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From knob +‎ stick.


  • (UK) IPA(key): /ˈnɒbstɪk/
  • (file)


knobstick (plural knobsticks)

  1. A stick with a rounded knob at the end.
    • 1856, Richard F. Burton, First Footsteps in East Africa, Könemann 2000, page 53:
      The “Budd”, or Somali club, resembles the Kafir “Tonga”. It is a knobstick, about a cubit long, made of some hard wood: the head is rounded on the inside, and the outside is cut to an edge.
  2. (slang) One who refuses to join, or withdraws from, a trade union.
    • 1855, Elizabeth Gaskell, North and South, Chapter 38,[1]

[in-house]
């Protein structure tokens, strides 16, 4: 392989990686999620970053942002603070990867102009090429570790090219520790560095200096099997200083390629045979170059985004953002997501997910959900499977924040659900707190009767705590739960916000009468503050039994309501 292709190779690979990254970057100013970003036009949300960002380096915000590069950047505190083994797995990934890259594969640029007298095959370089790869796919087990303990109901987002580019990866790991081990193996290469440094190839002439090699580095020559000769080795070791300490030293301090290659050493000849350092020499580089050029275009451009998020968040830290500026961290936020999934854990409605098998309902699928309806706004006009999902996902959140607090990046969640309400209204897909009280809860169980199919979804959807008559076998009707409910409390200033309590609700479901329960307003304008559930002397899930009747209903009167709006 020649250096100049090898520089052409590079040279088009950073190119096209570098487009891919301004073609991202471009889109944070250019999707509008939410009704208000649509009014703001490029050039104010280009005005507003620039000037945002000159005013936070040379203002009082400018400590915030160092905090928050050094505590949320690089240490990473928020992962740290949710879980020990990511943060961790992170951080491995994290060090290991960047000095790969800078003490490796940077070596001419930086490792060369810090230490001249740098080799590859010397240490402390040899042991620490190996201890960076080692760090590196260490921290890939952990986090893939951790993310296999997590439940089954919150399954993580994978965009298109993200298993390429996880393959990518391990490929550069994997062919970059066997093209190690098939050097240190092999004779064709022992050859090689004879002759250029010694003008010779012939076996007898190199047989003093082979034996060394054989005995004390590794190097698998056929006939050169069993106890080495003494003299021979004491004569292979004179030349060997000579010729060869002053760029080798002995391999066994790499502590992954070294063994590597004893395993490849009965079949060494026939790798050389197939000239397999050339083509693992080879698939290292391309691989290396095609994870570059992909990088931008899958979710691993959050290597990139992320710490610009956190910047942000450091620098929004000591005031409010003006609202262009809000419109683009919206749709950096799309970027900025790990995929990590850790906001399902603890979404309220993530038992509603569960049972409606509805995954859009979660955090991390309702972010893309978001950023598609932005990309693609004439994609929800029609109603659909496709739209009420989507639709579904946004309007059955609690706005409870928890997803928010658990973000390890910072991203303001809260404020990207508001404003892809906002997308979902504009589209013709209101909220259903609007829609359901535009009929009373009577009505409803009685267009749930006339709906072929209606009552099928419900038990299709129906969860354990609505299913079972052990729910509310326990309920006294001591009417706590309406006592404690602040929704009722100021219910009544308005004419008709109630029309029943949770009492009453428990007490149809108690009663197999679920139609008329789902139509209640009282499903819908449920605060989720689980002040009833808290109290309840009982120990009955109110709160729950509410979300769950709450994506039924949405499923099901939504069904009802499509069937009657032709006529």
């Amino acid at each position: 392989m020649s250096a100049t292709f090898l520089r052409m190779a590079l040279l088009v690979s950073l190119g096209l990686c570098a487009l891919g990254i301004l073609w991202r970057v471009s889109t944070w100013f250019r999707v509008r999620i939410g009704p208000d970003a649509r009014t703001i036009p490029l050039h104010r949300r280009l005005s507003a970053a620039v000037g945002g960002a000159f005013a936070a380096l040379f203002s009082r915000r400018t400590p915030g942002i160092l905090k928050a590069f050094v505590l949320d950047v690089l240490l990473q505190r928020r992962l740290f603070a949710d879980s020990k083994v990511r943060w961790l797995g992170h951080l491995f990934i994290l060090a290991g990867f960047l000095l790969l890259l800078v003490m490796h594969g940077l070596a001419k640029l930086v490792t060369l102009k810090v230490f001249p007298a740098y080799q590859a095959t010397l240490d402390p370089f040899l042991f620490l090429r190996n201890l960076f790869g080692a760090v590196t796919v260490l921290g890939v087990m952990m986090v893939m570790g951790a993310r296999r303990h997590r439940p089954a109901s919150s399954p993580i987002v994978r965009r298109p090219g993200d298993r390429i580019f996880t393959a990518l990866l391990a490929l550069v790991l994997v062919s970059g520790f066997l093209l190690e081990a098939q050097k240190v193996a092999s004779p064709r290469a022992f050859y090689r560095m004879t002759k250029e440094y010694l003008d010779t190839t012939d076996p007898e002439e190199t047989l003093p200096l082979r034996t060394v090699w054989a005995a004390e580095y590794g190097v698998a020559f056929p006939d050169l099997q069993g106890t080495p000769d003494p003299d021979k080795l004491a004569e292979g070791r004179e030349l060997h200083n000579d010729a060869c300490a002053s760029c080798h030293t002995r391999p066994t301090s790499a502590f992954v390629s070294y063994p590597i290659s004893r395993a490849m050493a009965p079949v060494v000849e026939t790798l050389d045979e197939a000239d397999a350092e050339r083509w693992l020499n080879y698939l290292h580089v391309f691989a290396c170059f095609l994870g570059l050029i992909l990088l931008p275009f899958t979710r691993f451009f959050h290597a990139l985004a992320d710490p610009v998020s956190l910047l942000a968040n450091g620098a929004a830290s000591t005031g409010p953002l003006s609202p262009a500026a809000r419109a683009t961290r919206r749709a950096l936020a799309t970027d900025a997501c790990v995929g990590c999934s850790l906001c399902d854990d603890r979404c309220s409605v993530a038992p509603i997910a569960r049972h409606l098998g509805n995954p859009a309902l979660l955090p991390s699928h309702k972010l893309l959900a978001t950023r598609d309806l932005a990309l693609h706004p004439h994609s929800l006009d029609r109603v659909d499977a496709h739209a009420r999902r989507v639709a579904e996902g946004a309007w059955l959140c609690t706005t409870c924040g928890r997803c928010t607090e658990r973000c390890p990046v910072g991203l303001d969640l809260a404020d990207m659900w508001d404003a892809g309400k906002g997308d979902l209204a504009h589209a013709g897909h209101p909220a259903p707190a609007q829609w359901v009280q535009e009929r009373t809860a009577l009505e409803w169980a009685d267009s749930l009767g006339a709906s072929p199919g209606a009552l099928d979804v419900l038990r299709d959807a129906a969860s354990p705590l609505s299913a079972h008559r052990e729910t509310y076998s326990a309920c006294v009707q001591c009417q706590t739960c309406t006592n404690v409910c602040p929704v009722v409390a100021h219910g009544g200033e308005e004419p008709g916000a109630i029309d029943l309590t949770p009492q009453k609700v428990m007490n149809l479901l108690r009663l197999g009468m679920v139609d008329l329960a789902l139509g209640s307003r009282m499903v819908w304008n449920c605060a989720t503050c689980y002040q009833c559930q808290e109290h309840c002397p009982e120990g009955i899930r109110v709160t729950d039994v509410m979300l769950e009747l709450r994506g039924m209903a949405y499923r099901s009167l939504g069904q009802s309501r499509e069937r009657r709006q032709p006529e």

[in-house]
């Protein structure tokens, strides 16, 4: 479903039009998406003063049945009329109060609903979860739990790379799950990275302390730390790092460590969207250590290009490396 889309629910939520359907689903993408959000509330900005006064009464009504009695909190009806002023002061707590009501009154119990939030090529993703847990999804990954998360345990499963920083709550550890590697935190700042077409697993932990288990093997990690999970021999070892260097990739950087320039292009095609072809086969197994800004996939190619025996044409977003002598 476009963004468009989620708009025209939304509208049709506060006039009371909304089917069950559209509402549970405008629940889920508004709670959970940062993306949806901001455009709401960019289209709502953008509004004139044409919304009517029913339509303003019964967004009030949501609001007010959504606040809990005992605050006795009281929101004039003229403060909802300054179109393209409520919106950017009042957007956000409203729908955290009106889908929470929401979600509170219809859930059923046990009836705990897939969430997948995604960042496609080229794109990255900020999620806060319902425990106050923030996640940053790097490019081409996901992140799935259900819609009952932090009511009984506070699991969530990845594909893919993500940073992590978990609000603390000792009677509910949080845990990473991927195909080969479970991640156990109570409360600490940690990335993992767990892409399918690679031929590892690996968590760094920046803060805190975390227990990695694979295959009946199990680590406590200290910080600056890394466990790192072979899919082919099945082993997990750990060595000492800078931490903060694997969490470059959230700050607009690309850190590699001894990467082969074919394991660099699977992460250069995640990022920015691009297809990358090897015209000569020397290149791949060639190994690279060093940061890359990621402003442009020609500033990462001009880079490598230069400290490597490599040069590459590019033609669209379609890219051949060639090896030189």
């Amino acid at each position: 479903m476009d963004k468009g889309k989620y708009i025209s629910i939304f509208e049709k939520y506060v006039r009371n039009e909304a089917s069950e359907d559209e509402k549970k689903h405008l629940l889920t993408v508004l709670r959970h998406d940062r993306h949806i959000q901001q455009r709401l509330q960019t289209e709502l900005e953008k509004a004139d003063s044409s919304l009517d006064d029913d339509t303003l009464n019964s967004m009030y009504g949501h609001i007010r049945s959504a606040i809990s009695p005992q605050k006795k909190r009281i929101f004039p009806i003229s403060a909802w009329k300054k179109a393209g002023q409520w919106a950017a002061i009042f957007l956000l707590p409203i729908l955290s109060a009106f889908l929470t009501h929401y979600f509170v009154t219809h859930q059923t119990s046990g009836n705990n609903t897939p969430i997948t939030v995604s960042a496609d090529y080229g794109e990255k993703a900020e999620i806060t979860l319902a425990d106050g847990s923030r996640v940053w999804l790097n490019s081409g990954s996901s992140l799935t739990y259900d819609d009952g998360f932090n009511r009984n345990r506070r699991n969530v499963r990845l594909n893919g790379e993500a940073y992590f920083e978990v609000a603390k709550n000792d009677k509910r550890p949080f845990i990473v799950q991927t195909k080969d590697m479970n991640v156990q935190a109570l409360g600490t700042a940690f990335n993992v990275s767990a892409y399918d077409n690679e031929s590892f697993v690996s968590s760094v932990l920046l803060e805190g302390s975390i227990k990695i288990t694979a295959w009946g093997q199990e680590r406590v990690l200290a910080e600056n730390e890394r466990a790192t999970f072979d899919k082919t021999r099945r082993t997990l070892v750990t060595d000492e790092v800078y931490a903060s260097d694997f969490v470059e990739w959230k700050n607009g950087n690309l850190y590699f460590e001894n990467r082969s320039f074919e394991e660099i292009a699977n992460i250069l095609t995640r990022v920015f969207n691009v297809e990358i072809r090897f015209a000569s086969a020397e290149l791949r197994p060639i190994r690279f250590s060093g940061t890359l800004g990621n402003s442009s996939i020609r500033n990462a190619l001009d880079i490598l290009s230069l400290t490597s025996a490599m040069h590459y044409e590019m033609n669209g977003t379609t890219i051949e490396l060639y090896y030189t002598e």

‘Don’t you see what you would be? You’d be a knobstick. You'd be taking less wages than the other labourers—all for the sake of another man’s children. Think how you’d abuse any poor fellow who was willing to take what he could get to keep his own children. You and your Union would soon be down upon him []
    • 2009, Aaron Brenner, Benjamin Day, Immanuel Ness, The encyclopedia of strikes in American history (page 324)
      The mill agents, it was rumored, supplied the knobsticks with beer and whiskey, fearing to let them walk the streets.


  • (non-unionist): abaa